Tibet Shuts Down Potala Palace Over First COVID Outbreak in 2 Years

By Nicole Hao
Nicole Hao
Nicole Hao
Nicole Hao is a Washington-based reporter focused on China-related topics. Before joining the Epoch Media Group in July 2009, she worked as a global product manager for a railway business in Paris, France.
August 11, 2022 Updated: August 11, 2022

The Chinese regime announced on Aug. 8 the first COVID-19 outbreak in Tibet since 2020. Authorities closed off part of the Tibetan capital Lhasa and mass-tested residents in three cities on Aug. 9 to contain the spread of the virus.

The virus was identified as the Omicron BA.2.76 variant. Chinese authorities claimed Mount Everest tourists brought the virus to the region.

Worried that authorities might lock down more cities, residents told The Epoch Times on Aug. 9 that many people are trying to leave Lhasa, causing heavy traffic and rising airfares.

“It costs over 8,000 yuan [about $1,200] to buy a flight from Lhasa to Chengdu [almost a two-hour flight],” A Lhasa resident said in a phone interview on Tuesday.

Another round of a COVID outbreak has hit Xinjiang, a region home to Uyghur and Muslim minorities, since July 30. The outbreak has expanded to 12 cities, and authorities claimed that tourists brought over the Omicron BA.5.2 variant.

First Outbreak in 920 Days

The Potala Palace, Norbulingka, Tibet Museum, and other tourist attractions in Lhasa were closed on Aug. 9. Additionally, all other non-essential businesses and establishments had to stop operating that day. Local authorities ordered residents and tourists to get tested for COVID.

The majority of Tibetans practice Tibetan Buddhism. The city’s Buddhist Association decided to close all places of worship and suspend all religious activities on Aug. 8.

Authorities implemented similar measures in Shigatse, the second-largest city in Tibet, located 170 miles south of Lhasa and Ngari, and where tourists can see the north face of Mount Everest. Authorities declared a connection between the COVID infections in Lhasa, Shigatse, and Ngari.

The outbreak was first reported on Aug. 7 when a three-year-old girl visited a hospital in Lhasa with a fever and a sore throat. She tested positive for COVID.

Then her 32-year-old mother, 53-year-old grandmother, and 15 other relatives who live in the same household were also diagnosed with COVID on the same day.

According to the authorities, the girl and her mother live in Lhasa, while the grandmother lives in Shigatse. The three individuals and five family members took a train from Shigatse to Lhasa on Aug. 4. Two others in Shigatse boarded a train bound for Lhasa on Aug. 5. They all went to Lhasa for a relative’s funeral.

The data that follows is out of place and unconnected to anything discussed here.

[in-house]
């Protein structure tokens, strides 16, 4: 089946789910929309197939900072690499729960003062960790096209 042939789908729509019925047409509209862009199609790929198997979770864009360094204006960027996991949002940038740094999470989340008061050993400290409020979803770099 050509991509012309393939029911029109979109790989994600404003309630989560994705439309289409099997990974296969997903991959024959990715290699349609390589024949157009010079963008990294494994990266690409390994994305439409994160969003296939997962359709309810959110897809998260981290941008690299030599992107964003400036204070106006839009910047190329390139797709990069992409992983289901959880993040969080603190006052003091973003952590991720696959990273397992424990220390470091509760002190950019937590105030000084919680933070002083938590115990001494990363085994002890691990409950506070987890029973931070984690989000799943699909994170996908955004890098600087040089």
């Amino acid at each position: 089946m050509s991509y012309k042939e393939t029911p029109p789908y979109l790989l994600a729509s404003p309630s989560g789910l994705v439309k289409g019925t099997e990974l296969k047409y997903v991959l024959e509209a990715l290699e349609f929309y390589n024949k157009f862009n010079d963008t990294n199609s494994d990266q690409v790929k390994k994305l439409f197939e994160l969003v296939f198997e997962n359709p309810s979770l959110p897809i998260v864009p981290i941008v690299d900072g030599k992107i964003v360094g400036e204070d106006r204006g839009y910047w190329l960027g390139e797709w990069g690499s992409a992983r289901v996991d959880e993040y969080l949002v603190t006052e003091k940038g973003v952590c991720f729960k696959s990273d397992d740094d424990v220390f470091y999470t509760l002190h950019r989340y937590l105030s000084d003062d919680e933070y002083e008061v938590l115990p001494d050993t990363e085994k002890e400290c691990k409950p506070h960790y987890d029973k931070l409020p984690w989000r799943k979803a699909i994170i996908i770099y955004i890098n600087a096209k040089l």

Chinese authorities claimed that some tourists who visited Mount Everest had brought the virus to Ngari, then transmitted it to neighboring Shigatse before the family spread it to Lhasa.

With 3.6 million people living on over 474,000 square miles, Tibet has one of the lowest population densities in the world, comparable to Montana in the United States.

There are no reports on how authorities carry out COVID tests on the Tibetan nomads.

COVID in Xinjiang

Xinjiang authorities announced more COVID infections on Aug. 9 and sealed off more areas in the cities of Urumqi, Turpan, Aksu, and Shihezi.

The lockdown strategy left visitors stranded in Xinjiang, a popular summer tourist destination in China, straining the region’s hotel industry.

Between July 30—when the authorities initially reported the outbreak in the region—and Aug. 7, there were 8.82 million tourists, with an average of 980,000 visitors each day, according to official data.

Tourists can leave a locked-down city if they have two negative COVID tests within 48 hours and have never been to high-risk areas.

“The entire city of Ili is under lockdown. Nobody can enter. Businesses are closed. We are locked at home,” a Xinjiang resident told The Epoch Times on Aug. 9. “The environment is tense. We feel anxious.”

A traveler told The Epoch Times that she and several other tourists didn’t leave Ili before the authorities locked down the city.

“We are stuck inside the bed and breakfast,” she said in a phone interview. “We depend on the [bed and breakfast] owner to do our shopping.”

Hong Ning contributed to this report.

Nicole Hao
Nicole Hao is a Washington-based reporter focused on China-related topics. Before joining the Epoch Media Group in July 2009, she worked as a global product manager for a railway business in Paris, France.